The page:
Port Fourchon Supply Depot Has Concerns About Drop in Oil Prices

by | Tuesday, December 30, 2014 | 0 comment(s)

A few miles from Grand Isle next to the Gulf of Mexico sits Port Fourchon – a very large supply depot that serves oil rigs and production platforms across a big swath of the Gulf of Mexico. The depot provides a wide range of supplies, from drilling pipe to groceries.

The current, steep drop in oil prices has companies and workers at drilling wells worried. Among the biggest concerns is the question of whether or not the falling prices will leave oil rigs sitting idle.

Says Chett Ciasson, Executive Director of Port Fourchon, "In terms of the drilling side, they may see some impact over the coming year, year and a half. Well, there is some worry."

Chiasson went on to express that “[t]here's been a lot of construction, new builds, especially in drill ships coming out, and a lot of those new drill ships, or some of those new ones coming out in the next year, may not have a contract."

But what Chiasson doesn’t expect is a major impact on production platforms where the drilling segment is completed and the oil is already pumping. According to the Executive Director, "What the oil companies are doing is they're working over the next year to a year and a half on getting a lot of these wells that have been drilled into production."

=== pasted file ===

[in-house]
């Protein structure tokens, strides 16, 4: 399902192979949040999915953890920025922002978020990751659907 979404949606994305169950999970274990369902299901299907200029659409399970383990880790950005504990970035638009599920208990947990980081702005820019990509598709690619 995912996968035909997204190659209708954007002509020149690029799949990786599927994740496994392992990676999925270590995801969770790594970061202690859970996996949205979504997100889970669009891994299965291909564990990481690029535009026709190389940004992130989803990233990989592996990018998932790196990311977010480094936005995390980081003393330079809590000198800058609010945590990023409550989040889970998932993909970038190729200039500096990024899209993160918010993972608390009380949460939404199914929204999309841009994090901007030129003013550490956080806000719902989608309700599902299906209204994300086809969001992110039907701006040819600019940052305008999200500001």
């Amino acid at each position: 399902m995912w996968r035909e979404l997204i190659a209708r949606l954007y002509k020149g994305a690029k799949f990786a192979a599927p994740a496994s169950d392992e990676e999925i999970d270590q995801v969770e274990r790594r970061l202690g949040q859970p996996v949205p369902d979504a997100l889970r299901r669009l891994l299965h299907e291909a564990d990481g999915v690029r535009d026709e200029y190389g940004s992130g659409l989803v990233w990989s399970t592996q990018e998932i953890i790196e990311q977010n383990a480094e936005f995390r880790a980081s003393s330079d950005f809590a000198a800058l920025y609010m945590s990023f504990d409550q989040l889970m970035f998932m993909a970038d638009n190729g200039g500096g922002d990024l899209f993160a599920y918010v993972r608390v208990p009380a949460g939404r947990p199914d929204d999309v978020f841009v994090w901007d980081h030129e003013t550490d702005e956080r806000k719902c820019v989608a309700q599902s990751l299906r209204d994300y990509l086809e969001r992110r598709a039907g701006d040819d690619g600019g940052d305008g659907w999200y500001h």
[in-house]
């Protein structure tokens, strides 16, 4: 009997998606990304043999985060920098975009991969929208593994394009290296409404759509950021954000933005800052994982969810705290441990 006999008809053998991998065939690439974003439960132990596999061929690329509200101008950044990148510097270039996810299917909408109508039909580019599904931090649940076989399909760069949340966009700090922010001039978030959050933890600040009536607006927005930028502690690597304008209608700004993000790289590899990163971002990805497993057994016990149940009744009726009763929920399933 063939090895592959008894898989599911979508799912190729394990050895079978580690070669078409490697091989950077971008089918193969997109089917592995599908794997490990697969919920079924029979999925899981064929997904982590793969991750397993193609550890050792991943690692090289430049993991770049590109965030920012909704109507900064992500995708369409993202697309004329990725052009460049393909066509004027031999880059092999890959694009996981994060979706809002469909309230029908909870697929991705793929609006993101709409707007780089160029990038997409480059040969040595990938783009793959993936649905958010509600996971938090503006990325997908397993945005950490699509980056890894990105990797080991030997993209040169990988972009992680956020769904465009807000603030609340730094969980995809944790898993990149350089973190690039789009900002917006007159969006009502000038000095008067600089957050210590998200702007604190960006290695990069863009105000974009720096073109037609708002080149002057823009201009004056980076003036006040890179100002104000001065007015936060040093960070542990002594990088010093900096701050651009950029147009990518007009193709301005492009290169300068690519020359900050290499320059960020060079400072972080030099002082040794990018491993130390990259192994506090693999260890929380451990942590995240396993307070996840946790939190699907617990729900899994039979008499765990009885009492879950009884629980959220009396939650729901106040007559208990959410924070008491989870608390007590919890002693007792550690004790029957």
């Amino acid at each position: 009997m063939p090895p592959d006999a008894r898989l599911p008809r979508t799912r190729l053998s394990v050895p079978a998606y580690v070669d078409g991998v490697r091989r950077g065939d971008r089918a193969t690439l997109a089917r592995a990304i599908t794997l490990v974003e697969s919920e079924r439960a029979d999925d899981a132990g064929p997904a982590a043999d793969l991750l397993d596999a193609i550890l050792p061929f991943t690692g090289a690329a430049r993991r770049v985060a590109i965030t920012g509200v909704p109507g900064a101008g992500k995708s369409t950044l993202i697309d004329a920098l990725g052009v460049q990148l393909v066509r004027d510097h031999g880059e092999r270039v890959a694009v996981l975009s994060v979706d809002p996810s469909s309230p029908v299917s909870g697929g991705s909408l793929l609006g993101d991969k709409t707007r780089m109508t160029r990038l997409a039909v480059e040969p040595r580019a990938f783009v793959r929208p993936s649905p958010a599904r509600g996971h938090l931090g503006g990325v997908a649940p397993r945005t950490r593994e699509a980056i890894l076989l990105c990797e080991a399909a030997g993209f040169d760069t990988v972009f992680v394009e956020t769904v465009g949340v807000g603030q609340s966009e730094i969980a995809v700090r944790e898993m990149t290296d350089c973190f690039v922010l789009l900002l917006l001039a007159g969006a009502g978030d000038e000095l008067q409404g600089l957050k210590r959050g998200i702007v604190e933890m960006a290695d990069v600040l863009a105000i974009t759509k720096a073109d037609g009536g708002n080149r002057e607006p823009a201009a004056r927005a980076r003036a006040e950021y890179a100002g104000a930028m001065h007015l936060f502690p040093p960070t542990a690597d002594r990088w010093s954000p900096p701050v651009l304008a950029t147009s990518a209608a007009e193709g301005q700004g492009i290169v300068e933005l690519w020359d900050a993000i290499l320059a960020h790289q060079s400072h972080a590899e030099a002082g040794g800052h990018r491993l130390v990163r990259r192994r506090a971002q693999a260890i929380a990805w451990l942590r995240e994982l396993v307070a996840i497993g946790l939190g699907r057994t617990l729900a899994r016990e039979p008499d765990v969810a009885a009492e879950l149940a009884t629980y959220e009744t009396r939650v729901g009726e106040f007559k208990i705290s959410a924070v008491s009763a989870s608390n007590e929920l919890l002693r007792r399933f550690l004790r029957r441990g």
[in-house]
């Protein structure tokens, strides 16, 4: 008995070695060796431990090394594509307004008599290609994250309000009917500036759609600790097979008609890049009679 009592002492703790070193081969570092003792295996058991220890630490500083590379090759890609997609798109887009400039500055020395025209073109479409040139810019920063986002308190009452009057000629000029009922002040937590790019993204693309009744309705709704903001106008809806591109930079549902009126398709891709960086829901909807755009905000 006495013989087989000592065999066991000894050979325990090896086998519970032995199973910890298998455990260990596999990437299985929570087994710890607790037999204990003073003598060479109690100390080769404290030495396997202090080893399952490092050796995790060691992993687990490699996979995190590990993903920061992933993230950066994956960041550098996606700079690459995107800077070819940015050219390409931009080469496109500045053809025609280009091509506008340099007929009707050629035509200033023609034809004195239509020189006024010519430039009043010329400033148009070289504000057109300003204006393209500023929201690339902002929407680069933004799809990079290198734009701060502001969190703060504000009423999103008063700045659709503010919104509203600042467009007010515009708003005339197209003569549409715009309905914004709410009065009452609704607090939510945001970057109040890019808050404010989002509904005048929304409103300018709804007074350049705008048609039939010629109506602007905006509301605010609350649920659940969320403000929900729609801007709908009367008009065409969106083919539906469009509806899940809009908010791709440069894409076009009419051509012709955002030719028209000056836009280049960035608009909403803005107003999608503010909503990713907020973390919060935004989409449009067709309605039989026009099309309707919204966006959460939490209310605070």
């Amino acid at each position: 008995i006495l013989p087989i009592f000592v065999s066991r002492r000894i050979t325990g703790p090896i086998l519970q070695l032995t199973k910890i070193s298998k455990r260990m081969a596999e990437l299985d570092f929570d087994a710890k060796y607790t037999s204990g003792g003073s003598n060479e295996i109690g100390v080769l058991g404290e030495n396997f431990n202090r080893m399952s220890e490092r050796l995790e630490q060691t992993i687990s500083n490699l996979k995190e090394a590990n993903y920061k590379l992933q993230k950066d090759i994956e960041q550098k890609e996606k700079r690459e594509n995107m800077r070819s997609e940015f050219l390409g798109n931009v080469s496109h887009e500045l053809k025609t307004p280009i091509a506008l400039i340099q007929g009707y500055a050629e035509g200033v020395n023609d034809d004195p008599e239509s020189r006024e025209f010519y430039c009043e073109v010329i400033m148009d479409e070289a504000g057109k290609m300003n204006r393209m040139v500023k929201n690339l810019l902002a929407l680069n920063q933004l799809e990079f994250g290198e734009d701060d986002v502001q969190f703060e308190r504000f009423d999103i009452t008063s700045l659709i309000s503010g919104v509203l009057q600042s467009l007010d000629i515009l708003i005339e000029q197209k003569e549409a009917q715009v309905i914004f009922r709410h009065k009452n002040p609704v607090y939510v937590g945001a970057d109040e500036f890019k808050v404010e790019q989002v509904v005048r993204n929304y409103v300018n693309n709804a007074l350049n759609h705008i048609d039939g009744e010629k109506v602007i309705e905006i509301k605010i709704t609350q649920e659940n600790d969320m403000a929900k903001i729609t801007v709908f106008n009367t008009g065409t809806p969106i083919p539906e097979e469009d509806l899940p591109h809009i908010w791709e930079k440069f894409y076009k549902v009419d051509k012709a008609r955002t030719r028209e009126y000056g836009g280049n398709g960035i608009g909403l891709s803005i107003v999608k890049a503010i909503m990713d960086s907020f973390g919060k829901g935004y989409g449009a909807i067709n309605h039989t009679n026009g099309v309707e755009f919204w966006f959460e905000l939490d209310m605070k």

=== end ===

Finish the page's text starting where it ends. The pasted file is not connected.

On the good news side, a recent study on economic impact showed that the Port has been booming for the last ten years, with earnings of almost $3 billion in 2013, and employment of approximately 10,000.

Chiasson expressed, "It's just expansion and constant expansion. I mean we've been one of the fastest growing ports, if not the fastest growing port in the country for the last 15 years due to the deepwater oil and gas industry."

Oil industry leaders don’t see the plummeting prices as a problem in the long run, says Chiasson. In fact, because the Port has almost doubled in size, there is actually such a high demand for space that the Port has another wharf in the works.

But there is reason for concern, and Port officials and company leaders in the Gulf will be keeping a close watch on crude oil prices, with an eye toward maximizing profit despite the plunging prices.

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